Their exhaustion stems to new topics too. In the season premiere, K&P tackled feminism to which I say: hey guys, it’s okay, you just don’t have to. The sketch, wherein a crew of pirates sing not-just-not-sexist-but-actively-progressive sea shanties, seemed to lack a driving force. Why pirates? Just because why not? It was silly, and silly might be the best take for dudes on feminism, but it just felt like it fell short in conception and execution, the two areas in which Key & Peele most shines. And the intro, where Peele describes himself as a male feminist and then goes on to describe women in hyper-sexualized fruit-based language, is all meant in good fun, sure, and it’s not actually offensive, fine, but it’s so old. It’s the lowest rung, the obvious punchline. It’s the a number one joke some random dude makes when he finds out his first date is a feminist. And then he’ll expect her to stand there smiling wanly at that tired shit because he said he was trying.

But we already know Key & Peele is much better at gender politics than this. Season One’s “I Said B*tch” is a perfect microcosm of the way people try to present themselves inside and outside of relationships. And hell, they created Mee-gan, the entitled white girl inside (and, for some of us, on the outside of) all of us. They do better in the second episode of the new season with a sketch talking periods (always more period jokes, everyone, because periods are hilarious and that is a fact. Anyone who gets squeamish about period jokes should have to re-hear every poop joke they’ve ever laughed at), but the lackluster pirate effort was especially disappointing to watch in a season opener.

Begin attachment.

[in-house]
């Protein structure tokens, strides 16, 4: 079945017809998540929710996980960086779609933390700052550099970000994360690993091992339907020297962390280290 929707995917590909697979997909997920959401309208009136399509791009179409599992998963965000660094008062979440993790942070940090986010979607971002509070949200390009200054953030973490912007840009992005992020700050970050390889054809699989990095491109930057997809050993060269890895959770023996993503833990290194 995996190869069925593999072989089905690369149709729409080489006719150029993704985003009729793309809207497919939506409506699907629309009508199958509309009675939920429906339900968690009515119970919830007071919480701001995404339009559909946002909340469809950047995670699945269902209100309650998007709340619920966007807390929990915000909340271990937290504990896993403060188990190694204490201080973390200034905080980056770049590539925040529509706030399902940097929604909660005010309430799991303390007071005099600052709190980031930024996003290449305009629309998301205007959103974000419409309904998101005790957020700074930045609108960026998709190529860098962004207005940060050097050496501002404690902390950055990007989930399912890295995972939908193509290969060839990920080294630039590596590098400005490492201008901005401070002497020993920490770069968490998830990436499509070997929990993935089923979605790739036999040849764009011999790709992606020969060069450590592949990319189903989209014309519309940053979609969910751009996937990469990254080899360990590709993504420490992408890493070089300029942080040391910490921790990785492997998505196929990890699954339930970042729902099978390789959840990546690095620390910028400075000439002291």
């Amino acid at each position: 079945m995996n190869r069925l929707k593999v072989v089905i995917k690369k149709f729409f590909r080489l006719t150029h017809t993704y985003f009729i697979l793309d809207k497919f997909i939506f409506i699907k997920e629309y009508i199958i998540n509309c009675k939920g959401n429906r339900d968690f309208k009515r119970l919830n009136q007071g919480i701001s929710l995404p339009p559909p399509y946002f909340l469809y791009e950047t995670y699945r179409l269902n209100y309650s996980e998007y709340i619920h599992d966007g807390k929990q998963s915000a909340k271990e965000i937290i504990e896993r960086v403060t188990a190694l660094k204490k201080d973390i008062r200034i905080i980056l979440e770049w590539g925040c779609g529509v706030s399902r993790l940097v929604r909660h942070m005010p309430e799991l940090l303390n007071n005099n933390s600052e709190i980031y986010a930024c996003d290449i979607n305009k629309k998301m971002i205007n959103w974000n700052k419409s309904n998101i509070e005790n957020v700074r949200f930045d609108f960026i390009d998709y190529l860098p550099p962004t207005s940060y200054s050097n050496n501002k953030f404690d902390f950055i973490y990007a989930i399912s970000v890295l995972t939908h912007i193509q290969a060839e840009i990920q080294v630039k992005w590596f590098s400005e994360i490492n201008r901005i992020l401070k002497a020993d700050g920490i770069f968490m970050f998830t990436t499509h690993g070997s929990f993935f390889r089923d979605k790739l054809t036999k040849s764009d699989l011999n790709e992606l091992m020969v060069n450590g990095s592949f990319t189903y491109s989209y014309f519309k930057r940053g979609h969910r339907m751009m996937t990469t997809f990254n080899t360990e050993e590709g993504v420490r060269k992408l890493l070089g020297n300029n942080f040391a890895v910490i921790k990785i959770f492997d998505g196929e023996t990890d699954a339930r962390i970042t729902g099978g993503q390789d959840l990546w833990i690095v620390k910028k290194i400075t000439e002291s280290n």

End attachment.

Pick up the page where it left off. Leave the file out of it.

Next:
Even the sketches I praised earlier, the subtly-horrific flight attendant and the no-spoiler madness, are sketches about the cah-razy world of airplane travel and what the deal is with our TV watching habits. They’re New Yorker cartoons; they’re only skimming the surface.

Key & Peele don’t have to do it all. They don’t have to break new ground, or find a way to cover the emergence of trans rites or nail a Ted Cruz impression, or scrap all their characters and start again. It would just be nice to see them excited.

*On second thought, have we seen that character before?

In Season Five, ‘Key & Peele’ Pumps the Brakes